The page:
In the "Things You Find Out Via Email Alerts" vein, it turns out that new Wings/Griffins forward Kevin Porter has a YouTube channel, and it consists of videos of Porter working out at David Bolland's gym in Toronto:

 

The 5'9," 191-pound native of Detroit isn't big, but there's no doubt that he's working his tail off to earn his way on to the Wings' crowded forward roster;

 

In the alumni category, if you're interested, Fabian Brunnstrom, who currently plays for Leksands IF of the Swedish SHL, conducted an extended interview with Hockeysverige's Ola Winther;

 

Regarding the whole "Prospects taking part in World Junior summer camps while I'm on vacation" spiel, DRW Prospects on Twitter reminded me that, should you find yourself in Lake Placid, NY between August 2nd and 9th, Dylan Larkin will be taking part in the U.S. World Junior evaluation team, Axel Holmstrom will be playing for the Swedish WJC evaluation team, and Julius Vahatalo will be playing for the Finnish WJC evaluation team;

If you're in Montreal between August 4th and 9th, Zach Nastasiuk and Tyler Bertuzzi will be playing against teams from Russia and the Czech Republic at the Canadian World Junior summer development camp;

By the time I get back to the Lower Peninsula on August 9th, Michigan State University's NHL-playing alumni are usually preparing to take part in their summer camp at Munn Ice Arena;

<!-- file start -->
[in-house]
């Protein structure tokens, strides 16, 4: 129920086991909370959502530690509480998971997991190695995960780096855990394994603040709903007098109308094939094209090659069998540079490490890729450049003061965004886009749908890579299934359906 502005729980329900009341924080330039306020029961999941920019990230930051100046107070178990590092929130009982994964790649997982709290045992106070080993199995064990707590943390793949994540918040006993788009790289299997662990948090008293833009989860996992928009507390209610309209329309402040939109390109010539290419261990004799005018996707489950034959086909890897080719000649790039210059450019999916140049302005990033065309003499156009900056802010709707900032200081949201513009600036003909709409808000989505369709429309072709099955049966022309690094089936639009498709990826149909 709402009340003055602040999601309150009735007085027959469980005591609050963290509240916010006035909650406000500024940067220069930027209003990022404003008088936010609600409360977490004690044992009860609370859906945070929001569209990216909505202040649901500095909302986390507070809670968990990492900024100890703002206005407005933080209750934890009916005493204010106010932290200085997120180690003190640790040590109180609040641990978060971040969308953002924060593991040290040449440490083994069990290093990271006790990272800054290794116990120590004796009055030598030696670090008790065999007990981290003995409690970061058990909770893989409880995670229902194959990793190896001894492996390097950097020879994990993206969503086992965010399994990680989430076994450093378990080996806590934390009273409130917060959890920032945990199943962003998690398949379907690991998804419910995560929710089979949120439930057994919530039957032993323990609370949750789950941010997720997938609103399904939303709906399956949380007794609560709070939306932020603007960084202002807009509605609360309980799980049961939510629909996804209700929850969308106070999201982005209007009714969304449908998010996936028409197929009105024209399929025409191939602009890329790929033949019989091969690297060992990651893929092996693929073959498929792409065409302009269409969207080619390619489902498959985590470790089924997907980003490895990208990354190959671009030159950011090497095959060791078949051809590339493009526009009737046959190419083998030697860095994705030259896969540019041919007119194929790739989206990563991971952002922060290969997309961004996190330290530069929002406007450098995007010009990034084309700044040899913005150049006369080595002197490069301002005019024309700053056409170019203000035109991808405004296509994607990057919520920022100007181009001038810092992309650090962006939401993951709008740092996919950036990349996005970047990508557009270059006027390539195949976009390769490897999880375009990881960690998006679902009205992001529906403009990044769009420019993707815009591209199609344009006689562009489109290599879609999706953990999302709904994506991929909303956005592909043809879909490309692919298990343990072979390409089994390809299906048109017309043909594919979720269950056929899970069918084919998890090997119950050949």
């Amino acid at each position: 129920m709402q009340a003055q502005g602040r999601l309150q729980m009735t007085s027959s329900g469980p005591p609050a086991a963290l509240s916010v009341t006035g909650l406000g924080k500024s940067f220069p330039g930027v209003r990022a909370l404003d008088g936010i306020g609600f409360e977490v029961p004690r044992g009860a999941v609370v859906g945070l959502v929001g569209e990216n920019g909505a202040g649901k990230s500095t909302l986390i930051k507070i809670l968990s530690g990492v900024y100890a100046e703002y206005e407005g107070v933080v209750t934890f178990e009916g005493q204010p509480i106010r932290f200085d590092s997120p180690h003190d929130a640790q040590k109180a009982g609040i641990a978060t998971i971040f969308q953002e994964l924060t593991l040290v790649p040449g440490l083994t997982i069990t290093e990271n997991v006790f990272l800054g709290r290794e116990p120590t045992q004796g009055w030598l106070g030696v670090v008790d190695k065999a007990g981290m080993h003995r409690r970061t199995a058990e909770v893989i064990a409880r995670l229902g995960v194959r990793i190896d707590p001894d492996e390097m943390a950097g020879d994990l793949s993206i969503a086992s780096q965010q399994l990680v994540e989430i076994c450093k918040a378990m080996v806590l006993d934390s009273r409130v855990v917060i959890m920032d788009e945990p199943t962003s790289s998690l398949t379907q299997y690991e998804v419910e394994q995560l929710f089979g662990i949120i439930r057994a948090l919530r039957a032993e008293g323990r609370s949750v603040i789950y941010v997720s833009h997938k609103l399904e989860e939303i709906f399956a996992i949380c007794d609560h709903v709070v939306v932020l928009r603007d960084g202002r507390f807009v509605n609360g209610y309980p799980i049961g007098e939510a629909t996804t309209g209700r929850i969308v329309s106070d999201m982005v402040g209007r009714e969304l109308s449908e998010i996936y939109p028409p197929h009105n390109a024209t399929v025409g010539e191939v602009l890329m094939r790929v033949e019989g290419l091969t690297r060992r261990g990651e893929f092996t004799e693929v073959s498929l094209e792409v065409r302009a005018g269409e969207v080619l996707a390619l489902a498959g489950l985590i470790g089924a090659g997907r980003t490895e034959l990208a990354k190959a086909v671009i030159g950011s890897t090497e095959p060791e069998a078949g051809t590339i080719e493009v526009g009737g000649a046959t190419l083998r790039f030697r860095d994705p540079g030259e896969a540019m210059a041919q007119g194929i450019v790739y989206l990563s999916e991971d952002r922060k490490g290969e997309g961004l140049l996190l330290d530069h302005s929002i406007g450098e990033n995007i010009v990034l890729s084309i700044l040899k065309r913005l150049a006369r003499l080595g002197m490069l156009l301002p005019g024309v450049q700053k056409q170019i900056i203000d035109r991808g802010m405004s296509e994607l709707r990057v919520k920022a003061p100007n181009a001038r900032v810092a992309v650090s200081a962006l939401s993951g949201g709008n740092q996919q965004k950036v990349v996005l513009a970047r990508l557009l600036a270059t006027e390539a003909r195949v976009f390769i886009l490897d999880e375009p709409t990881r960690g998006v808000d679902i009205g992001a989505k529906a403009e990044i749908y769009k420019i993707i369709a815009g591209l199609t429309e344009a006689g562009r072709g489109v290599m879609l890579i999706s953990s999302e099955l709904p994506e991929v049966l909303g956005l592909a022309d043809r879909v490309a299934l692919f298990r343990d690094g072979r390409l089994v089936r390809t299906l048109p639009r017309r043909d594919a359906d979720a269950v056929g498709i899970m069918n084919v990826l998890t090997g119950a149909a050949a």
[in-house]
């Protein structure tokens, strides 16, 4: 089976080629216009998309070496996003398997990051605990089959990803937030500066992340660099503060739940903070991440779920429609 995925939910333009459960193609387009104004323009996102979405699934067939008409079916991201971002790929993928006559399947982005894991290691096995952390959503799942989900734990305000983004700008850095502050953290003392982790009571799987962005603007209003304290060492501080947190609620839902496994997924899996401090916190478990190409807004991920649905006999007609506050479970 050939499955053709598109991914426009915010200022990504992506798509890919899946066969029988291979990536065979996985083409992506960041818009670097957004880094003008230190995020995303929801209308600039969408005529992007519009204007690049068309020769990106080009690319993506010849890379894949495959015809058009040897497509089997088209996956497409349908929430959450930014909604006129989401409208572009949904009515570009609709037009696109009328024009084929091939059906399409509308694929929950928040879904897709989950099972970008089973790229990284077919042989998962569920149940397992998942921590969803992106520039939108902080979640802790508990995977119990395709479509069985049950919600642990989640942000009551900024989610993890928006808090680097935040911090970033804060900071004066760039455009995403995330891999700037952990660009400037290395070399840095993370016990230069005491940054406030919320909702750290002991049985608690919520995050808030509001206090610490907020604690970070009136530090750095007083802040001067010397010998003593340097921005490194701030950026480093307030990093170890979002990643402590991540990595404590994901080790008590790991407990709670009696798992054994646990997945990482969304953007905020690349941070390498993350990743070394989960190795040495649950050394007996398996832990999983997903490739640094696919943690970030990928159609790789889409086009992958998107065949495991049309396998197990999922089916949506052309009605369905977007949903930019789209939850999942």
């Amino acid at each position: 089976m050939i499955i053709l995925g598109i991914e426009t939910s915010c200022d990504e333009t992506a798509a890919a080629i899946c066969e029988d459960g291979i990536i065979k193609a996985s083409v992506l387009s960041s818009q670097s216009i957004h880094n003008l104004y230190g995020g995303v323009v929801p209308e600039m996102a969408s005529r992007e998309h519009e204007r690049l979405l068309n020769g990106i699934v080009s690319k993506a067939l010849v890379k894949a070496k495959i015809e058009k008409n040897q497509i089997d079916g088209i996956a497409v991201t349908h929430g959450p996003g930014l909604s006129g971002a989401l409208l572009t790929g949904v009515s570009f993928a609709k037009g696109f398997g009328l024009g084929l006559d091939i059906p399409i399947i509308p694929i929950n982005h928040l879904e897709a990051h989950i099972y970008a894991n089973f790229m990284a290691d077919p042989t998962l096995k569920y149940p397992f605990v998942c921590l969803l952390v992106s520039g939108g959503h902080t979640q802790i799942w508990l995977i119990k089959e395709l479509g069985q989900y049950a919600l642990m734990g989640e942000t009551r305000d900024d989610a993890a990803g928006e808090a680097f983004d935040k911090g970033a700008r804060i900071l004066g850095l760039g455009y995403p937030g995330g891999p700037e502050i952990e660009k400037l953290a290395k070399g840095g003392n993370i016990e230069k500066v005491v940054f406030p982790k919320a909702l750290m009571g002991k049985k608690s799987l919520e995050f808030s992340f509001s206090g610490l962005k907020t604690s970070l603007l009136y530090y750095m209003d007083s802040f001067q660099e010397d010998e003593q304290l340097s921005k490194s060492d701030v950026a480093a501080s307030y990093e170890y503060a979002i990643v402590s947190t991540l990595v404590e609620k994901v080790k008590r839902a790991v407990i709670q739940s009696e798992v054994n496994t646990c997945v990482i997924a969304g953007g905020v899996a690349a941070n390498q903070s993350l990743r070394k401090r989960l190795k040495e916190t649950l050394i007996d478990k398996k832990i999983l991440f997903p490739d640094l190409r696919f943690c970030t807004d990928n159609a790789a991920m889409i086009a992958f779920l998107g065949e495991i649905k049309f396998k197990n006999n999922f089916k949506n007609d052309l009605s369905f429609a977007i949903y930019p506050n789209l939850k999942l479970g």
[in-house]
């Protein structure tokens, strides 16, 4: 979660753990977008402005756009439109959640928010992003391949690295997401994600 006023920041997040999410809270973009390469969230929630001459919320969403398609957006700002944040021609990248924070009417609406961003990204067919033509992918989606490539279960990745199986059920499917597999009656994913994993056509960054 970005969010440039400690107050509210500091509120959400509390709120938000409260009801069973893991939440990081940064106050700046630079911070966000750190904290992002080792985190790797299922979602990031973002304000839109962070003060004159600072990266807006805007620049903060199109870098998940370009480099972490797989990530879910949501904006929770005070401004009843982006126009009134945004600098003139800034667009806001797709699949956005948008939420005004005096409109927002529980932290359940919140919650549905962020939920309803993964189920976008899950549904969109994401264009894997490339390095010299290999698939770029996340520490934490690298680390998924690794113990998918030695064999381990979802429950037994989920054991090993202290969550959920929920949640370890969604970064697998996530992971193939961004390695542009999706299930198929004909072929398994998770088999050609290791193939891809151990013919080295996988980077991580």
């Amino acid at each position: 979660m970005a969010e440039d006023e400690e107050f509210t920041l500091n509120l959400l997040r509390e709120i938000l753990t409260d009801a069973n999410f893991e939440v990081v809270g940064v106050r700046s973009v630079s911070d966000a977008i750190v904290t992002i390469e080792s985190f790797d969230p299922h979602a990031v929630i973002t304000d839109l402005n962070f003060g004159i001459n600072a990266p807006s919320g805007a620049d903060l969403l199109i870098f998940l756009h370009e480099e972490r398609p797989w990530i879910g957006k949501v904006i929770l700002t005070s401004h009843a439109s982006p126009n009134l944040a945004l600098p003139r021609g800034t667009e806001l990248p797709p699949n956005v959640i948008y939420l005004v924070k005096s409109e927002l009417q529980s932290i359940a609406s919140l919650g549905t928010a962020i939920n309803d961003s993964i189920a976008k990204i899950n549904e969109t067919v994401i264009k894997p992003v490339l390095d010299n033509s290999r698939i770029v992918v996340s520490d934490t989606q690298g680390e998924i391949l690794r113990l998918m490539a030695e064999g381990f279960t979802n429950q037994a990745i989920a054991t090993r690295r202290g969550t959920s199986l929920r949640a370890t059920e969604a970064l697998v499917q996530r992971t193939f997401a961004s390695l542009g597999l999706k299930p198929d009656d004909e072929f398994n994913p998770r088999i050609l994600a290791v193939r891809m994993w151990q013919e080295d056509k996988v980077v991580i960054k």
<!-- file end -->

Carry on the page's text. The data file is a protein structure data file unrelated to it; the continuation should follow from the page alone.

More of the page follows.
The Ivan Hlinka Memorial Cup will pit the best 17-year-old prospects from the U.S., Canada, Sweden, Finland, Russia, Slovakia and the Czech Republic against each other in Breclav and Piestany, Slovakia from August 8th to 16th, too;

On August 23rd, the Joe Kocur Foundation will be holding its annual charity softball game in Highland, MI, and fourteen former Wings (Kocur, McCarty, Maltby, Osgood, Fischer, Legace, Ciccarelli, Redmond, Ogrodnick, Ysebaert, Mio, Lewis, Knuble, Kevin Miller), several other NHL alums, Dave Coulier and Jeff Daniels (among others) will be taking part;

The Wings' players will begin skating in Troy and at the Joe during the last week of August;

And the Wings' fall prospect tournament takes place between September 12th and 16th in Traverse City, with training camp slated to take place on the 19th-to-23rd, so you can expect to see the Paypal button back up not long after I return.

Seven weeks till the prospect tournament, and eight until preseason hockey. The "summer" gets shorter and shorter every year, at least for those of us who are "in the industry."

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Comments

Down River Dan's avatar

So, if the “Corsi” stat was invented by the sabres goalie coach, what stat would explain that teams miserable performance the past .......oh say ......10 seasons???????

When the Panther’s, Islander’s, Blue Jacket’s, Thrasher’s/Jet’s or other misfit teams suddenly start taking cast offs of other teams and/or start plucking unknown guys out of obscure minor leagues, will I begin to be persuaded that this whole a sanded analytical has ANY value whatsoever.

Posted by Down River Dan on 07/28/14 at 06:30 AM ET

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Posted by Down River Dan on 07/28/14 at 06:30 AM ET

Awful lot of assumptions built into that, aren’t there?

Is it really your contention, DRD, that there’s no “value whatsoever” to knowing your team’s plus/minus for shot attempts?  Or to knowing how individual players influence your plus/minus for shot attempts?